This is clearly another example illustrating the little importance given to African member states. Paying attention to African Heads of states is only apparent when big powers need to rally voices for a cause serving their best interests such as sanctioning a member state or to come up with an agreement to intervene in another one.
Often, promises of investment or certain trade in exchange of their support influence African member states. Eritrea has witnessed it when African states rallied against the country in 2009 when sanctions were imposed. Certainly, the presence of African member states at international gatherings is of little interest for the continent because of a lack in creating a united front benefiting all 54 countries. The UN in itself does not encourage such unity by giving little chance to African member states to be treated as “first-class participants”.
Institutional changes are best solutions for the organization to sustain. Accordingly, the speech delivered by Minister Osman Saleh of Eritrea’s Foreign Affairs on September 23rd hit the headlines when he stated that “Africa remains the most marginalized of all continents, and therefore talk of an African Renaissance […] is misplaced and premature”.
Similarly, President Kagame mentioned in his speech, on September 20th that “the United Nations is not meeting our needs and expectations” and he also called for proper institutional reform, which is not a “one-off event”. Calling for reform of the UN is part of this year’s General Assembly goals and Eritrea has been consistently calling for it in the past years.
Conversely, while some African states seem to share a common understanding of the international community such as the Moroccan Nasser Bourita of Foreign Affairs and International Cooperation said that “Africa can no longer be seen as a burden on the global community – the continent must play its role in tackling global challenges, including broader development”.
By the same token, Minister Alain Amie Nyamitwe of External Relations and International Cooperation of Burundi, shifted his discourse of calling for aid last year to calling for the respect of national sovereignty and non-interference.
Others, however, called for more assistance and demanding for additional peacekeepers as Central African Republic, Niger and Chad called upon. The latter focusing mostly on increasing international assistance and UN aid to the regional anti-terror force, the G5 Sahel Joint Front. Clearly those calling for more assistance and aid are handcuffed by the lack of stabilities their region is falling into. Nonetheless, this year’s UNGA showcased a majority of countries reiterating call for UN reform and with greater focus towards sustainable development.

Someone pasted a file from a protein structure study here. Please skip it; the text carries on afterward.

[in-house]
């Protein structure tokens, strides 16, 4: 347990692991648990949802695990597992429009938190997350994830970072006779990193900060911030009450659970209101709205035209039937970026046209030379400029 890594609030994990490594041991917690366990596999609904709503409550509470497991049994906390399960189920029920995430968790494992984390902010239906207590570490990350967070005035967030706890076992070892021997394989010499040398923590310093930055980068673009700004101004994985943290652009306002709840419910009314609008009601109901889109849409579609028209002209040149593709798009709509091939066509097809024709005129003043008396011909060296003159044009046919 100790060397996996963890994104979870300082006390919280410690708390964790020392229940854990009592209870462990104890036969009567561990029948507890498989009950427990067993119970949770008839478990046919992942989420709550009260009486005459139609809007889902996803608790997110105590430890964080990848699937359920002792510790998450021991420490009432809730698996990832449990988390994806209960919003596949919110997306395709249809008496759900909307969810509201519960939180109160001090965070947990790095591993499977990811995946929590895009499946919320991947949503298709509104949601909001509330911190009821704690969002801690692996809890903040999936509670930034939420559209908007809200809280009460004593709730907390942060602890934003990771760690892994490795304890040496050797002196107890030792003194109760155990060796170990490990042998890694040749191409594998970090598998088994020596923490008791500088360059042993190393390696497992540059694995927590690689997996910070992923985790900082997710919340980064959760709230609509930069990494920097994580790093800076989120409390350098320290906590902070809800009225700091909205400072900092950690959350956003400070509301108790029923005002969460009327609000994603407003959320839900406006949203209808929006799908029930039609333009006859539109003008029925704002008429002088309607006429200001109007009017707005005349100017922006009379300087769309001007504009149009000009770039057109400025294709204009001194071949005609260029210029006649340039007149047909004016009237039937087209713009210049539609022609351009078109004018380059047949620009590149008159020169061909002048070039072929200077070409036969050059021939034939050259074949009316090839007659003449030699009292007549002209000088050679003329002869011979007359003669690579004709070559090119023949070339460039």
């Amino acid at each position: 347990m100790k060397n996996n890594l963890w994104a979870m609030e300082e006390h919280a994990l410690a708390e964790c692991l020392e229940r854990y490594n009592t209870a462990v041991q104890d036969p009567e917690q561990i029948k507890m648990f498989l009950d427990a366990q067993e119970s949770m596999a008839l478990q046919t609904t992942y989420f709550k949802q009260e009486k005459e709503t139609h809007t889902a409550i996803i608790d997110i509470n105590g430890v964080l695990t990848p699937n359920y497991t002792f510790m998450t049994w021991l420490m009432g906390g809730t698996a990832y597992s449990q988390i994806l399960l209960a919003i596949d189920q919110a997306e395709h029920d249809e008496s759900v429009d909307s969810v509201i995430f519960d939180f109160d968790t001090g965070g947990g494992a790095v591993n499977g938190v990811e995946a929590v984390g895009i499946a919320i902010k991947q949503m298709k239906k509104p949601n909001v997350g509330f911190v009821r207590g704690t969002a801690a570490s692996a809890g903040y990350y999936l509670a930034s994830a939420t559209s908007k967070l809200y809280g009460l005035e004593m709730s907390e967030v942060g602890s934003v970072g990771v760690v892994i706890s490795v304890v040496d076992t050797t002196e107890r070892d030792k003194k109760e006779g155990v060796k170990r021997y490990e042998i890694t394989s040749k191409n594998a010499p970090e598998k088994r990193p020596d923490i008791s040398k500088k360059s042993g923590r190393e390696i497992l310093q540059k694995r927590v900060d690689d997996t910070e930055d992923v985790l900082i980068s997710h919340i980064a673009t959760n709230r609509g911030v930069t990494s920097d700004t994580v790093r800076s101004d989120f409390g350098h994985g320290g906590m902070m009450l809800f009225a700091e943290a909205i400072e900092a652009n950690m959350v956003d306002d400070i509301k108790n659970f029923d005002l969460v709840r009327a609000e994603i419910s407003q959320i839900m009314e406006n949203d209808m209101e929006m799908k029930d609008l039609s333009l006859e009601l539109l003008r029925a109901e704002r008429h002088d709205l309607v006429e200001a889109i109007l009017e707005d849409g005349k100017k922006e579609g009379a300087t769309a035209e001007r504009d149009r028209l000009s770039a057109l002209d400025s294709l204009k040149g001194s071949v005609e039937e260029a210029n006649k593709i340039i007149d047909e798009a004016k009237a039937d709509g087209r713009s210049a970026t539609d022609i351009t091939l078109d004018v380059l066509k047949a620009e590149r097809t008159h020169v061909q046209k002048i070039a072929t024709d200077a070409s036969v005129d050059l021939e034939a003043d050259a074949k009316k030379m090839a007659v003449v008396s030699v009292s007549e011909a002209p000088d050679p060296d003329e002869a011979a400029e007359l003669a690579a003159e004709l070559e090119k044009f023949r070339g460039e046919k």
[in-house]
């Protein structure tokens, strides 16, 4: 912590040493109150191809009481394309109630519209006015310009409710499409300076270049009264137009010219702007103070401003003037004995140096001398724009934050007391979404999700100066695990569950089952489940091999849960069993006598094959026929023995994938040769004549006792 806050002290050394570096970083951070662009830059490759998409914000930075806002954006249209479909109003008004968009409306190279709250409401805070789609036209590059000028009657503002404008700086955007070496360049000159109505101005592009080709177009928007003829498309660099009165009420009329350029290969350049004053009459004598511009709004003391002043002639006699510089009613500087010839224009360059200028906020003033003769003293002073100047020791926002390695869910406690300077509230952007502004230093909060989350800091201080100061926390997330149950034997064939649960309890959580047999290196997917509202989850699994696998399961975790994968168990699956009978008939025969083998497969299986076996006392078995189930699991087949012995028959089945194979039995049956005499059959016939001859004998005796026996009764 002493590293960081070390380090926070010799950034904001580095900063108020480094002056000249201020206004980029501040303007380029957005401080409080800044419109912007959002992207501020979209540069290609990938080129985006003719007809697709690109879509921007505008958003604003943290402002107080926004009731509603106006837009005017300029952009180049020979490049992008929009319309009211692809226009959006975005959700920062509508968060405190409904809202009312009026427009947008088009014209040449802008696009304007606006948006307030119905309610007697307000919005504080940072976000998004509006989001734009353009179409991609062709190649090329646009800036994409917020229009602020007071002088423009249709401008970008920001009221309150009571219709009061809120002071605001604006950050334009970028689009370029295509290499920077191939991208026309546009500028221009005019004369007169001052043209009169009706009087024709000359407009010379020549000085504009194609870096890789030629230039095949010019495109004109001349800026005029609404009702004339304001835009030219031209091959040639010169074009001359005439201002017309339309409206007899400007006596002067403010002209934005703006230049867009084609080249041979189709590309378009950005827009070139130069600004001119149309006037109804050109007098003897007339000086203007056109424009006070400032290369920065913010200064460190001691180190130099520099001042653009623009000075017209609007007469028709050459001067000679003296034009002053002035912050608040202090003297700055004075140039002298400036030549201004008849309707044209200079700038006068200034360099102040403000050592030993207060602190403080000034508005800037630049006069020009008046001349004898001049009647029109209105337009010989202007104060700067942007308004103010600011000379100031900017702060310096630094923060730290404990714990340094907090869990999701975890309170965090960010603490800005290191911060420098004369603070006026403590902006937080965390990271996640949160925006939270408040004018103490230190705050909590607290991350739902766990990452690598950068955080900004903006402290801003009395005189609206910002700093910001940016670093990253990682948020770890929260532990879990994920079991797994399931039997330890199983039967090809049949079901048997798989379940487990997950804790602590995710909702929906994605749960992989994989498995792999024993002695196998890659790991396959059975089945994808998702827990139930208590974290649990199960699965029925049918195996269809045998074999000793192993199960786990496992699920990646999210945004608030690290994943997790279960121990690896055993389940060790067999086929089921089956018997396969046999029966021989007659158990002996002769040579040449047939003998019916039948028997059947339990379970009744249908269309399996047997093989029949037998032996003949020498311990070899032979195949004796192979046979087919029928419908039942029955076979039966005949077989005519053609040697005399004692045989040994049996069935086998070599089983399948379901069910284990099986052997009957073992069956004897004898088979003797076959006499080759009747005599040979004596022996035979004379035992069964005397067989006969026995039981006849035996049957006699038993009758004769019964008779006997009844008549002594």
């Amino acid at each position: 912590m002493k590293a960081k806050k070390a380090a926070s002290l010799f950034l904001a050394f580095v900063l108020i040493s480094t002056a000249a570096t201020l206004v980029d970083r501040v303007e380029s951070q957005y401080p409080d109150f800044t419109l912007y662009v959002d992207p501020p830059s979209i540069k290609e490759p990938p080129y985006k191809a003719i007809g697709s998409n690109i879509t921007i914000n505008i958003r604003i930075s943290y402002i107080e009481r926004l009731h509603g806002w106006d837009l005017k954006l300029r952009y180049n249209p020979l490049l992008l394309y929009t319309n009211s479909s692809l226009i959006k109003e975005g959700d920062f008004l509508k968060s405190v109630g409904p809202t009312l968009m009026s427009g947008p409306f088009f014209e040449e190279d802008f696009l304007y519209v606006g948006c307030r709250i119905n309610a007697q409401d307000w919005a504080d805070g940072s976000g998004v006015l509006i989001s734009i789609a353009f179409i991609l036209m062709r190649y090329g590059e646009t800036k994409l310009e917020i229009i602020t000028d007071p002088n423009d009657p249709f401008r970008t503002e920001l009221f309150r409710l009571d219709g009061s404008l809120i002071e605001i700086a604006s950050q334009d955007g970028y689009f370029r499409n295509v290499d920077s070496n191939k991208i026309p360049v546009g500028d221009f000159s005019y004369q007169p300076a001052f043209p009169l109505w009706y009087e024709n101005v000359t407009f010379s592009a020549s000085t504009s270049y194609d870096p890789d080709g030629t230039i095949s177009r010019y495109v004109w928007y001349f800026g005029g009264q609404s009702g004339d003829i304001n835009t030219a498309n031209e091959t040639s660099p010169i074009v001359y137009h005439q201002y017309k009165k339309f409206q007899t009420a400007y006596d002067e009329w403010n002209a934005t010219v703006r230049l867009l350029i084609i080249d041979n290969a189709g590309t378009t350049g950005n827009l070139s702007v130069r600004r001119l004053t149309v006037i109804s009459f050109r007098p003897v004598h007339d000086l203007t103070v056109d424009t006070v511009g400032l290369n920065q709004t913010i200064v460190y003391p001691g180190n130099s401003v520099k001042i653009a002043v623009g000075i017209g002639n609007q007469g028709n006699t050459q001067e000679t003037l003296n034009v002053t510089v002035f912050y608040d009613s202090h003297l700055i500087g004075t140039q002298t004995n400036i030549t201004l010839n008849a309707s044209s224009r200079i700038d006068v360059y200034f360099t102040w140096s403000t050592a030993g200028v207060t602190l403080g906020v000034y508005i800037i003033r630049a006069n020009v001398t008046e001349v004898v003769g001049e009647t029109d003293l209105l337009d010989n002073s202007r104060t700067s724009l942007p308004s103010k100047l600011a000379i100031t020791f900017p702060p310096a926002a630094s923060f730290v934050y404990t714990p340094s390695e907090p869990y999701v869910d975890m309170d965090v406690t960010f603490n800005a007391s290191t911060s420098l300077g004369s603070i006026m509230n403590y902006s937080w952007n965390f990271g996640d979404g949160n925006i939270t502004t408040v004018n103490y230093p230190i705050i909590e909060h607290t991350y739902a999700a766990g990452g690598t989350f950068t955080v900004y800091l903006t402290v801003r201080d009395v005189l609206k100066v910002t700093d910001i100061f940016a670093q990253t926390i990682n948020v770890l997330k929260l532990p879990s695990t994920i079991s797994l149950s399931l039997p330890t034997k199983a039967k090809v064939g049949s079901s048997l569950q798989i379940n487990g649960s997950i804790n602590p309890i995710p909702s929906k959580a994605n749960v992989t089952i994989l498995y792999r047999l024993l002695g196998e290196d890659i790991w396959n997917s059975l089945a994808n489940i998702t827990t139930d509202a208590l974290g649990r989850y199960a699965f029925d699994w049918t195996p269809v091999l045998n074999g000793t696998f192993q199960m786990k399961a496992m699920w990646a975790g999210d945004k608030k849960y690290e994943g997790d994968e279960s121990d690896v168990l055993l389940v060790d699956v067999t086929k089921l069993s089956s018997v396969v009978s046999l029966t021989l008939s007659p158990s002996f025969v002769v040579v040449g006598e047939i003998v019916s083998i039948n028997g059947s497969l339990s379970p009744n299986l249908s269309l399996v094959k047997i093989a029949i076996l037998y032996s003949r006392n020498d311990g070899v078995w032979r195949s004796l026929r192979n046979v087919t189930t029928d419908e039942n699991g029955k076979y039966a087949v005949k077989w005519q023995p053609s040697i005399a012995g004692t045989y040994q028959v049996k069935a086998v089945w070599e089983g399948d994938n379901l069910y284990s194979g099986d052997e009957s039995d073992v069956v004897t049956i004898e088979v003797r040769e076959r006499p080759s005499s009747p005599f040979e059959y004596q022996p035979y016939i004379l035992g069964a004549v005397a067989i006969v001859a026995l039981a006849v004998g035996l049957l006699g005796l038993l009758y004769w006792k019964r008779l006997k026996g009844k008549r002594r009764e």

Advocating for a reform of the UN would require good will from those taking advantages of the marginalization of others and specifically of the African continent. When one observes any international meetings, it seems that African countries’ representatives have a passive role of observers rather than having an active and leading role in any conversation.
There are two worlds between those who discuss high and mechanized warfare technology and nuclear proliferation and the others trying to figure out how to improve the access to potable water or healthcare. These two extremes have put the continent to a status of second-class of member states giving little reason to attend.
Moreover, the image of Africa continues to be seen as a one entity, with same problems and characteristics of corruption, poverty, hunger, and war without differentiating each case. President Kagame at the Corporate Council on Africa-US relations said that
“Corruption is not African, it’s just corruption. People have developed a misconception that corruption is the way of life in Africa […] In fact, in Africa when corruption occurs, it involves non-Africans” (Akwei 2017).
Hence, talking about promoting “a decent life for all” is matter of debate when one observes those men and women warming their chair in the cozy hall of the UNGA. The African continent continues to be seen as a burden or a place to exploit for individual gains. Attending such international gatherings have seen little impact to the continent and instead may have increased the promotion of individual interests and unnecessary missions of so-called peacekeepers. Actually, Africa has more than half of all international peacekeeping missions on its soil with little improvement and diverting themselves from the initial goal of keeping peace.
Since the time of decolonization the African continent has not seen any real changes and instead continues to be seen as either a burden or a place to exploit. The image of Africa hence continues to be of an inferior class where some Africans themselves believe so. Consequently, creating political and economic dependence. The day when the fate of African member states at such gatherings would shift would occur only when those institutions will look at African states as partners.